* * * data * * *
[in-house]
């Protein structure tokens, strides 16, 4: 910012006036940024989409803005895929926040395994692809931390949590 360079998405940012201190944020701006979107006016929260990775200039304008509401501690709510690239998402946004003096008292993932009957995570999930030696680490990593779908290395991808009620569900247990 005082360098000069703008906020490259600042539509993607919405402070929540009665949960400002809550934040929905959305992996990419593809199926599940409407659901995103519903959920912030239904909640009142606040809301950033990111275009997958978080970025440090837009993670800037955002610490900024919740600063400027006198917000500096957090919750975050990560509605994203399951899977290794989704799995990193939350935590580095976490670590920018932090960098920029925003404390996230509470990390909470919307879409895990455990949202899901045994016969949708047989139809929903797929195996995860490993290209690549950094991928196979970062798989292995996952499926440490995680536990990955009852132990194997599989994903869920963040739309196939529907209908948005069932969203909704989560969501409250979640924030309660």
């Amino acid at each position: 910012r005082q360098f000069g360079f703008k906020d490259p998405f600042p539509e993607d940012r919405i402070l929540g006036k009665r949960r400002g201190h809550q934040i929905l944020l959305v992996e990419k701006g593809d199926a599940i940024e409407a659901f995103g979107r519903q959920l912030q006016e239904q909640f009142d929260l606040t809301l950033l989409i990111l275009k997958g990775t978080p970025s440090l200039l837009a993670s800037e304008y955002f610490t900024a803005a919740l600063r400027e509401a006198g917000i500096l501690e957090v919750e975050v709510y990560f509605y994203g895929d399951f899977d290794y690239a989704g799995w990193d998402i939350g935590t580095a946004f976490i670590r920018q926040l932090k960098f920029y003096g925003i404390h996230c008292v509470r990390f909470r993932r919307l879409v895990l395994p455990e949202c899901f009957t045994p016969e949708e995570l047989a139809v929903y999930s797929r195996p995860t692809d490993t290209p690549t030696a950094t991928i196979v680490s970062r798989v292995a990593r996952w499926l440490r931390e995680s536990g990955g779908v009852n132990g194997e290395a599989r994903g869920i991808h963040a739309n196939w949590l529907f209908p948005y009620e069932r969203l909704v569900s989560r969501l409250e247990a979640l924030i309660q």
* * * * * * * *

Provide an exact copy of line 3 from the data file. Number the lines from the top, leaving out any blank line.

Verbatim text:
């Amino acid at each position: 910012r005082q360098f000069g360079f703008k906020d490259p998405f600042p539509e993607d940012r919405i402070l929540g006036k009665r949960r400002g201190h809550q934040i929905l944020l959305v992996e990419k701006g593809d199926a599940i940024e409407a659901f995103g979107r519903q959920l912030q006016e239904q909640f009142d929260l606040t809301l950033l989409i990111l275009k997958g990775t978080p970025s440090l200039l837009a993670s800037e304008y955002f610490t900024a803005a919740l600063r400027e509401a006198g917000i500096l501690e957090v919750e975050v709510y990560f509605y994203g895929d399951f899977d290794y690239a989704g799995w990193d998402i939350g935590t580095a946004f976490i670590r920018q926040l932090k960098f920029y003096g925003i404390h996230c008292v509470r990390f909470r993932r919307l879409v895990l395994p455990e949202c899901f009957t045994p016969e949708e995570l047989a139809v929903y999930s797929r195996p995860t692809d490993t290209p690549t030696a950094t991928i196979v680490s970062r798989v292995a990593r996952w499926l440490r931390e995680s536990g990955g779908v009852n132990g194997e290395a599989r994903g869920i991808h963040a739309n196939w949590l529907f209908p948005y009620e069932r969203l909704v569900s989560r969501l409250e247990a979640l924030i309660q």